Actor: Dwayne ‘The Rock’ Johnson
Superhero: Batman
Book: Romeo and Juliet
Television: MTV
Music: Electronic
Guilty Pleasure: Food

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Tsitsipas, Wawrinka Lead As Darkness Falls In Paris

  • Posted: May 31, 2019

Tsitsipas, Wawrinka Lead As Darkness Falls In Paris

Wawrinka leads Dimitrov two sets to zero

Stefanos Tsitsipas will have to wait until Saturday to reach his first Round of 16 at Roland Garros. Greece’s #NextGenATP star was leading Serbian Filip Krajinovic 7-5, 6-3, 5-5 on Court Philippe Chatrier on Friday night when their third-round match was suspended because of darkness.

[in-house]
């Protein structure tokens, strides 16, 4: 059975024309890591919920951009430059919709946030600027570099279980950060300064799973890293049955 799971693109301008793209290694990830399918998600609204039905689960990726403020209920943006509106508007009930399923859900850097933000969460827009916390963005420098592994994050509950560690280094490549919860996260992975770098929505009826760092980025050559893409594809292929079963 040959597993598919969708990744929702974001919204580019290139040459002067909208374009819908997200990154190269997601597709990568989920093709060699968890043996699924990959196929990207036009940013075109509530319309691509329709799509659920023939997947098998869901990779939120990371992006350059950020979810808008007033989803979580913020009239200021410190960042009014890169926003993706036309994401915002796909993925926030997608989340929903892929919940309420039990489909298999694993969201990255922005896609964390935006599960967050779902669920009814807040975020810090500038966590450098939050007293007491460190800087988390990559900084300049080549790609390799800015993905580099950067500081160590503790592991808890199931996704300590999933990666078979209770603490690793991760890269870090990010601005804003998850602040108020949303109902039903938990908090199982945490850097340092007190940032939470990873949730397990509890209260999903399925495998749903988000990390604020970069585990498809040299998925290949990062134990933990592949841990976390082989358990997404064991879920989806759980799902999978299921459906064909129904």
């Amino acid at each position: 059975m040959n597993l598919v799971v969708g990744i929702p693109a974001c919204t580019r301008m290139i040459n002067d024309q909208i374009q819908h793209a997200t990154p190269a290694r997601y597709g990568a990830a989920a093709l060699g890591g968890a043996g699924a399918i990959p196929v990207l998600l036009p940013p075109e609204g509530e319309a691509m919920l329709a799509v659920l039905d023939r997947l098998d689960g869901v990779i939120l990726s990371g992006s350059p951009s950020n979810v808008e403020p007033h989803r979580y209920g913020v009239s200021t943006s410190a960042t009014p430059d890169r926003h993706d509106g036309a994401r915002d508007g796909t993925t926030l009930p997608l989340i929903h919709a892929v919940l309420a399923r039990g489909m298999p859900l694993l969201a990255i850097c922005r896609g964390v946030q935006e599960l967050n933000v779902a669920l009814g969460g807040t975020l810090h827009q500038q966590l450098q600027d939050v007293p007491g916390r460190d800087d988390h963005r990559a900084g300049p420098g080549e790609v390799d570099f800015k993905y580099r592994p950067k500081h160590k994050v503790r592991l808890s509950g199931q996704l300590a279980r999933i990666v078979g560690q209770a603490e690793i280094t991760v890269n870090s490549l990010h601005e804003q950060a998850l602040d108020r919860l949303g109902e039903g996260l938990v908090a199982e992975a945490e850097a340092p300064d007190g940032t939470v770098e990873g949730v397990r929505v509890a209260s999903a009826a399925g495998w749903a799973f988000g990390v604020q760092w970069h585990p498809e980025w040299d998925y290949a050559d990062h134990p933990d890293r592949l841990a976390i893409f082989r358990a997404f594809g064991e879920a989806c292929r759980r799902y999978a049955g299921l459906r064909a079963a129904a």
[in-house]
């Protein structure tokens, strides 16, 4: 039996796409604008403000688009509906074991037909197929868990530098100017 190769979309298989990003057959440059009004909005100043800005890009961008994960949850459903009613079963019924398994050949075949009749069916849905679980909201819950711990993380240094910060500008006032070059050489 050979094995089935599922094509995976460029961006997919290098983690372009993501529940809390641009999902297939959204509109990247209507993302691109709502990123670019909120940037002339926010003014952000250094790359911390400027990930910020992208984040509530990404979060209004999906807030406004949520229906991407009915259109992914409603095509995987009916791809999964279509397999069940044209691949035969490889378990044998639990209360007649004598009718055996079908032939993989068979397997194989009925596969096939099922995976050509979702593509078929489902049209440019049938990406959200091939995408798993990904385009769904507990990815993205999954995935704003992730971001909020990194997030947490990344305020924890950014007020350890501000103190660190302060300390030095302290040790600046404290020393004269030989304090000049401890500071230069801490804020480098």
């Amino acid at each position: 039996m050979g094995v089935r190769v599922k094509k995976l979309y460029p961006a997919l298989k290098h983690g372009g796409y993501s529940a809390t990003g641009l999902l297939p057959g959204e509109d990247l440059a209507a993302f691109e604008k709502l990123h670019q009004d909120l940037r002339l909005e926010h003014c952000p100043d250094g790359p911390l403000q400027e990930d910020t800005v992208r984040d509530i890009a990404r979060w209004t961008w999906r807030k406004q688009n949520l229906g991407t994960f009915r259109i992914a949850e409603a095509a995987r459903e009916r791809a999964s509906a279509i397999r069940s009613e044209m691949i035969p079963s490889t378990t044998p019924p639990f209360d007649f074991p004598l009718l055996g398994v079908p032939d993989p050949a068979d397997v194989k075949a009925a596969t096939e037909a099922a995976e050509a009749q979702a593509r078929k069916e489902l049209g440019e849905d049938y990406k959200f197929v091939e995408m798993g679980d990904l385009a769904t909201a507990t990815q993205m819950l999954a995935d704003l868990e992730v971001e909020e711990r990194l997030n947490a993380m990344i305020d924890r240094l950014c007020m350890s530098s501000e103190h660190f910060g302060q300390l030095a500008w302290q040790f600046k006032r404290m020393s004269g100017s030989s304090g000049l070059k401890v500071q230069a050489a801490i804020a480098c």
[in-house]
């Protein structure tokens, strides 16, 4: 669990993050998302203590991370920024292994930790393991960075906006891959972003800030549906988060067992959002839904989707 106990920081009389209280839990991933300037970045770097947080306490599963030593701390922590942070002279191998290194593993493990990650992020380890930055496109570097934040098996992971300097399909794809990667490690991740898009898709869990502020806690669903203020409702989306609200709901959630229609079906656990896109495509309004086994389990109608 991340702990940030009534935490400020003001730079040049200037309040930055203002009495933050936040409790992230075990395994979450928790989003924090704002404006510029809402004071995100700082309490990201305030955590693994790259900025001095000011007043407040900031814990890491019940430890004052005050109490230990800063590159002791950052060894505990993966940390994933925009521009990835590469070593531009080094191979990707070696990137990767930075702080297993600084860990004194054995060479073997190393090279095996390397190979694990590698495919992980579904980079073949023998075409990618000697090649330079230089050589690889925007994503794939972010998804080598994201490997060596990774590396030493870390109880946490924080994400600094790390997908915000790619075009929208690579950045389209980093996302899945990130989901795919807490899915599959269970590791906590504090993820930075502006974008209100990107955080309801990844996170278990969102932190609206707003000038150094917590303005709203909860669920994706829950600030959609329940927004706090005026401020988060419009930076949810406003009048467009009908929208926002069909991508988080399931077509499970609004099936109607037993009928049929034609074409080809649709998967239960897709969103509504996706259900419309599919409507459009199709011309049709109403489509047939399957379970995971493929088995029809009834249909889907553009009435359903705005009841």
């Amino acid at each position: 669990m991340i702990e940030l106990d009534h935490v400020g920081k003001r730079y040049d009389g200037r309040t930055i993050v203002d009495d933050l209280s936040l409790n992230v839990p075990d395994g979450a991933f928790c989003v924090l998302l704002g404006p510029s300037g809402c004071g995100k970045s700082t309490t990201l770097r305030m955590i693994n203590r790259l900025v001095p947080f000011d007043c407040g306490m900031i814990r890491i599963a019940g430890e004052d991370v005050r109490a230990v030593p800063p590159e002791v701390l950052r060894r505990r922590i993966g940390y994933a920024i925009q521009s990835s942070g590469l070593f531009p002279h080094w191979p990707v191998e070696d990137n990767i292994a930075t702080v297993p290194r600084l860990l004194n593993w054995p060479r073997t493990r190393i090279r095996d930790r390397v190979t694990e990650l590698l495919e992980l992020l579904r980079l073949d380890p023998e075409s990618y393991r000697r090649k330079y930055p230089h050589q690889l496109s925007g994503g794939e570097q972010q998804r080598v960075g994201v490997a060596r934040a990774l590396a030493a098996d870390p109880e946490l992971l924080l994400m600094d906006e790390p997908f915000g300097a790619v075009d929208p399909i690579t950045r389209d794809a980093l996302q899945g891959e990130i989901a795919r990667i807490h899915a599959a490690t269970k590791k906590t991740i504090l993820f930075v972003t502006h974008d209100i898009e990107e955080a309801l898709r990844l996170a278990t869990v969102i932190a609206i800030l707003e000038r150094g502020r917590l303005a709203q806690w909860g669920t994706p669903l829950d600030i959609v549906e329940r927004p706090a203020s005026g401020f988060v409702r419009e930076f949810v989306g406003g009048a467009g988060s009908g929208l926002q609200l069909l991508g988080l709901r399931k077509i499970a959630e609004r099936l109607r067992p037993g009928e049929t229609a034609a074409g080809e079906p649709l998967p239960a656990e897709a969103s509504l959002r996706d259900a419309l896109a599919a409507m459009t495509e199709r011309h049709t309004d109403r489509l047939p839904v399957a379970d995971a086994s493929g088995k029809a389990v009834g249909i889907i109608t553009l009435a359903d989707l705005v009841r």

Tsitsipas came back from 2-5 down in the third set, which included a break at 3-5 when Krajinovic served for the set. The Serbian will serve when their match resumes on Saturday.

Tsitsipas is competing in his first Roland Garros Round of 32 after reaching only the second round last year. The sixth seed is looking to build on a European clay-court season that already includes the Millennium Estoril Open title and the Mutua Madrid Open final (l. to Djokovic).

Krajinovic, meanwhile, is going for his first Round of 16 appearance at a Grand Slam after falling in the third round in January at the Australian Open.

Read More: Krajinovic’s Journey: From Missing Deadline To Facing Tsitsipas

The winner of Tsitsipas-Krajinovic will meet the winner of Stan Wawrinka and Grigor Dimitrov. Wawrinka had just taken 7-6(5), 7-6(4) lead when their third-round match was also suspended because of darkness. The 24th seed and 2015 champion is 4-4 against Dimitrov in their FedEx ATP Head2Head series.